The free walking tour may be forced to bypass this undeniably major attraction, but most of the other ‘must-see’ sites are still covered. Participants are led on an extensive trek around Bath – from the Abbey Churchyard in the south, past the Theatre Royal and one-time residences of local legends Beau Nash and Jane Austen, through the gorgeous Assembly Rooms and opulent Guildhall, before finishing in the far-northern reaches of the town centre, and gazing in wonder at two of Bath’s most astonishing architectural achievements – the Royal Crescent and The Circus. Both are brilliant feats of Georgian engineering, and seeing them first-hand really brings home the beauty of the city as a whole.

Depending on time restraints, the tour may finish here – leaving you free to wander aimlessly for a while around the lush, green expanse of Royal Victoria Park – or continue back into town, and onto Pulteney Bridge (one of only four bridges in the world with shops across the full span on both sides). Another agreeable aspect of the Mayor’s tour is that it is made expressly clear at the start that punters are free to leave whenever they want (as long as they inform the guide before doing so), and that monetary contributions are neither expected nor accepted.

Victoria Art Gallery

If you have another day in town, the Victoria Art Gallery is worth a visit, and entry is absolutely free. Inside, you’ll find Bath’s largest arts collection, with artefacts dating back to the 15th Century, and a wide selection of fabulous paintings from Thomas Gainsborough (and other artists of the same high calibre). Also, if you didn’t have time to properly explore Bath Abbey before the walking tour, head back there now. This awesome structure was the last medieval church built in England (completed in 1616) and you can scrutinise the wonderful interior for a ‘suggested donation’ of £2.50.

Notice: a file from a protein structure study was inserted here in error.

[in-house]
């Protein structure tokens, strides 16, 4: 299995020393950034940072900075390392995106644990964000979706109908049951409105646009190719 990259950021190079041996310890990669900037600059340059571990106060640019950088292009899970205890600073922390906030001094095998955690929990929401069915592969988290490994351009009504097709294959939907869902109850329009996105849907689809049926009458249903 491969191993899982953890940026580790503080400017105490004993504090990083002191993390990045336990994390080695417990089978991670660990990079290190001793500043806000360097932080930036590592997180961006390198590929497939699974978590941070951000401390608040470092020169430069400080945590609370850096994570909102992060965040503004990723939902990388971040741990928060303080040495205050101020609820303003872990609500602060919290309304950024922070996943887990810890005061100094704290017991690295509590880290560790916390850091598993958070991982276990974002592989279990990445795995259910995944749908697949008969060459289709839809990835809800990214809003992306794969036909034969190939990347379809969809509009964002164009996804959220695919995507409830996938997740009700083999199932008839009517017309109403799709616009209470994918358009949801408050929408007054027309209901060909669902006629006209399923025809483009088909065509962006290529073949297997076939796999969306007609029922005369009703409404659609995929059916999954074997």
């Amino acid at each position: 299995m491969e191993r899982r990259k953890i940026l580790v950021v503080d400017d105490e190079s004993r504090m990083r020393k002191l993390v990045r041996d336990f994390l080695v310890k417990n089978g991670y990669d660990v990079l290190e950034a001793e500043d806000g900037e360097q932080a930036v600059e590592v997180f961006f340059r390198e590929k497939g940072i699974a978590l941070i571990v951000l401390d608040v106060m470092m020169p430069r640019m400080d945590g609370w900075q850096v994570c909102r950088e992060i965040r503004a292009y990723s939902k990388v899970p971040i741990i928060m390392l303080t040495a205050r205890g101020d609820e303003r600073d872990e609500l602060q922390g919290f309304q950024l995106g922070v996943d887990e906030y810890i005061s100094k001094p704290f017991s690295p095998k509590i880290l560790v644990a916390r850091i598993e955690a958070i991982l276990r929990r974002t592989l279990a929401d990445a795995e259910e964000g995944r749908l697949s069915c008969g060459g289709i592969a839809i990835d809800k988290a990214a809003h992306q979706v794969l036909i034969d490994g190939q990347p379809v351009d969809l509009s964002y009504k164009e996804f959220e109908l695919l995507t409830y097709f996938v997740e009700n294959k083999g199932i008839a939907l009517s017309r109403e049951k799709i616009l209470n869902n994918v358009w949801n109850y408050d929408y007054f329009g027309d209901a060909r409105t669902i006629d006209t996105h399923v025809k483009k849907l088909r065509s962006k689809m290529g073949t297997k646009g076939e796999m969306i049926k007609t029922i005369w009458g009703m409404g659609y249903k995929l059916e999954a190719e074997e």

Other money-saving tips

As you might expect for such an established short-break destination, hungry tourists are spoilt for choice when it comes to quality restaurants and pricey eateries. However, it’s much more of a challenge to find somewhere easier on the wallet. A clever solution is to visit one of the many supermarkets or tempting deli shops (such as Chandos Deli on George Street) scattered throughout the city centre and, once you’ve stocked up on tasty grub, take a picnic for lunch in Royal Victoria Park. If you’re also staying at a budget B&B, then this covers two (or possibly even all three) meals for the day at a fraction of the price you’d pay in any restaurant.

For those who are planning to stay in Bath longer than just a day or two, the Bath Visitor Card is a worthwhile purchase. Available for just £3 from the central tourist info centre (or - http://visitbath.co.uk/site/things-to-do/bath-visitor-card) this special piece of plastic grants the holder substantial discounts at a wide range of restaurants, bars, shops and attractions.

Follow the few simple steps outlined in this guide and you can enjoy a fulfilling trip to Bath, minus the money worries.